Photo credit: High Street
After living in various parts of midtown Atlanta and Buckhead for about a decade, I moved back to south DeKalb in the summer of 2013. I’ve loved the area since buying my first home in the early 90’s and knew if I had to move to a suburban, more family-friendly area, I wanted it to be south DeKalb.
Because I believe in knowing my area, I started reading the Champion and Crossroads Newspapers to see what was happening in the community. I found an article about a group trying to form a city of Stonecrest. Another later article informed me of an effort to form another city, dubbed ‘City of South DeKalb’. This got me even more interested as I live within the latter’s footprint. I eventually joined the effort to create the ‘City of South DeKalb’, later rechristened ‘Greenhaven’.
This past election year, I celebrated that voters decided overwhelmingly to create Stonecrest. I found the idea of Stonecrest compelling, viable and representative of something that I’ve known for a while: many of the people in this area are smart, well-cultured and will make things happen if given an opportunity.
I see Stonecrest and Dunwoody as being very similar. Sure, Dunwoody has the tall office buildings and hotels, many shopping areas and lots of upscale housing, but it hasn’t always been this way. Forty years ago, Dunwoody was an unincorporated part of DeKalb County with a newly-built regional mall (Perimeter Mall), and a scattering of low-rise office parks. The business leaders of the area marketed it as an alternative to downtown and midtown for business.
Stonecrest must borrow from this playbook. There are many that may look at this idea as preposterous. After all, what and why would companies want to locate 20 miles outside downtown Atlanta? I’m sure when the developers of Perimeter Mall and Perimeter Center office park pitched their proposals, they were probably met with the same questions. Much of the Perimeter Center area pre-development was farmland and forest and not close to the center of Atlanta’s business communities.
Imagine the people who grew up in Dunwoody back in the 40’s and 50’s and how they remember the changes in the area. Many of them probably couldn’t imagine that pristine farmland eventually becoming one of metro Atlanta’s largest commercial centers. Imagine a high-tech company looking to locate in metro Atlanta and deciding on Stonecrest because of its proximity to the airport and downtown, low crime rate, highly skilled workforce, a diversity of housing choices and a bet that a MARTA rail line will come out that way in the near future. Now imagine them building a 6-story regional office in Stonecrest. A few years afterwards, more companies want to move to the area. It’s like a snowball effect. Just as what made the Perimeter Center area popular, companies and people like to be in a ‘hot’ area. Then more housing comes, more choices in entertainment, which in turn, attracts more businesses. This is the simplified version of what happens.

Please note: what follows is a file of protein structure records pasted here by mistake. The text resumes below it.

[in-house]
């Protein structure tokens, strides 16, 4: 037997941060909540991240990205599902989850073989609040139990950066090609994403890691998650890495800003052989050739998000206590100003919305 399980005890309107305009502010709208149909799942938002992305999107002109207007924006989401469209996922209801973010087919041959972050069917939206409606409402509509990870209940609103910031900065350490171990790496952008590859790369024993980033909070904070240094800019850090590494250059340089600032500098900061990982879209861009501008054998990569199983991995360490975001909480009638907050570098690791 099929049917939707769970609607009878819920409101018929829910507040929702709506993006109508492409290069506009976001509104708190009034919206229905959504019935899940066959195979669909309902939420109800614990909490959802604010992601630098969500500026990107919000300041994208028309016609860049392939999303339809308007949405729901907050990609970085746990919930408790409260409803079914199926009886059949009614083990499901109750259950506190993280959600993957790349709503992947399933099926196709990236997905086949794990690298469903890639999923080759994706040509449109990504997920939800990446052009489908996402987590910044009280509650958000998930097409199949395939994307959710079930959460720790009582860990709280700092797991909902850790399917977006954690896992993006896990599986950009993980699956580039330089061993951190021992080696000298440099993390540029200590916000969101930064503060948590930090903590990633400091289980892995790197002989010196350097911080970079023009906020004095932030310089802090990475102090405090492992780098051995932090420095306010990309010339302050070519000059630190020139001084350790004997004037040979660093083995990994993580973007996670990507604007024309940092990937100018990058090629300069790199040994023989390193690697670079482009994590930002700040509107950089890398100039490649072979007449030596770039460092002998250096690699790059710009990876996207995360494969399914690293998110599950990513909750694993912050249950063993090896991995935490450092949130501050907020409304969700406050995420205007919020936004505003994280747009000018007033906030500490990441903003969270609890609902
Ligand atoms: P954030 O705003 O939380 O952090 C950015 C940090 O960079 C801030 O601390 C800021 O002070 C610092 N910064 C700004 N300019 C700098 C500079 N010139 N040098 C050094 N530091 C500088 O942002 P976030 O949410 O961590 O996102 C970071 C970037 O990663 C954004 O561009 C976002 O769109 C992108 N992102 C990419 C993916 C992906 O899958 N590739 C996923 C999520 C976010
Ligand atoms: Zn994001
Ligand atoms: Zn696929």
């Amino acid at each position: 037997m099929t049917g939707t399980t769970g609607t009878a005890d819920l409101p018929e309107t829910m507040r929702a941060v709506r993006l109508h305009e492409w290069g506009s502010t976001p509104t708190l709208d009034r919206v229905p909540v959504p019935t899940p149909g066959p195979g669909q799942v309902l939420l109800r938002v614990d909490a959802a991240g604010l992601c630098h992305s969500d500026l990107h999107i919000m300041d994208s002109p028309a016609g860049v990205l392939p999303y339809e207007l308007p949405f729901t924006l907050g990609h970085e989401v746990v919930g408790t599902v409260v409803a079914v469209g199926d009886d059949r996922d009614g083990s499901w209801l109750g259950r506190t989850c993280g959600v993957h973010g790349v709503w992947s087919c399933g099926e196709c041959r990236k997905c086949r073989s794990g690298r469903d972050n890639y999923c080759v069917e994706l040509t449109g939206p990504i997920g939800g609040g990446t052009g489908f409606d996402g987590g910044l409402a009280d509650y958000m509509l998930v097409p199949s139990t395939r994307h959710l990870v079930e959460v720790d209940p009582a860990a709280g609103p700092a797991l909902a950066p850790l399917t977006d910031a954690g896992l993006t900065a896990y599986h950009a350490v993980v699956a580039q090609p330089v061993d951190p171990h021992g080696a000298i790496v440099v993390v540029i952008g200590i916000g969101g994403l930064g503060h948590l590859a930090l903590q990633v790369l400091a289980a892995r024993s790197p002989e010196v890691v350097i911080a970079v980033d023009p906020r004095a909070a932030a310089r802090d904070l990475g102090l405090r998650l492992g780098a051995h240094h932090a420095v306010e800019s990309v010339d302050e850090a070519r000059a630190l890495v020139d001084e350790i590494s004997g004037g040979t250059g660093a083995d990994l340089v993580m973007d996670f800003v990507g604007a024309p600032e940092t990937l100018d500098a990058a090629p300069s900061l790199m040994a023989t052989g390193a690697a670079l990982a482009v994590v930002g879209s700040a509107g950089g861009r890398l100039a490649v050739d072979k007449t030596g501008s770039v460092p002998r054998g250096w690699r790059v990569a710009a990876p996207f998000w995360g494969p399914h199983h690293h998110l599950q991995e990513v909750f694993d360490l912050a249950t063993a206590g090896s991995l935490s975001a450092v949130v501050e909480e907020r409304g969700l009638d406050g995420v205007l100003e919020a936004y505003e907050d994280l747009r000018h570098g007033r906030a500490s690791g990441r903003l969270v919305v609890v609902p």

All it takes is a serious marketing/ branding of the area, improving/ maintaining the quality of life and Stonecrest will thrive. Stonecrest is no different than any other upstart area: no one really knows the true the potential. If the recent announcement of a big sports complex is a harbinger of what’s in store for a city that is not officially open for business, just imagine what might happen when the city’s open for business.
I must say one thing about the mayor’s office (yes, I’m injecting some politics in this). I think Jason Lary is highly qualified to be the mayor of the city he helped envision and found. I’ve met him a few times at the Greenhaven town hall meetings and found him to be a highly intelligent person who I consider as less of a politician, and more of someone who is genuinely concerned about the community and who wants to make a big difference. If I could vote in the Stonecrest election, I would vote for Jason.
I see good things happening with Stonecrest. I see it becoming the next Dunwoody. I see MARTA rail going to the area, I see high-rise office and housing being built there. I see telling my grandchildren about how I remember when it was just a mall, some restaurants and retail scattered around the mall back in the day. They’ll then look at me in disbelief.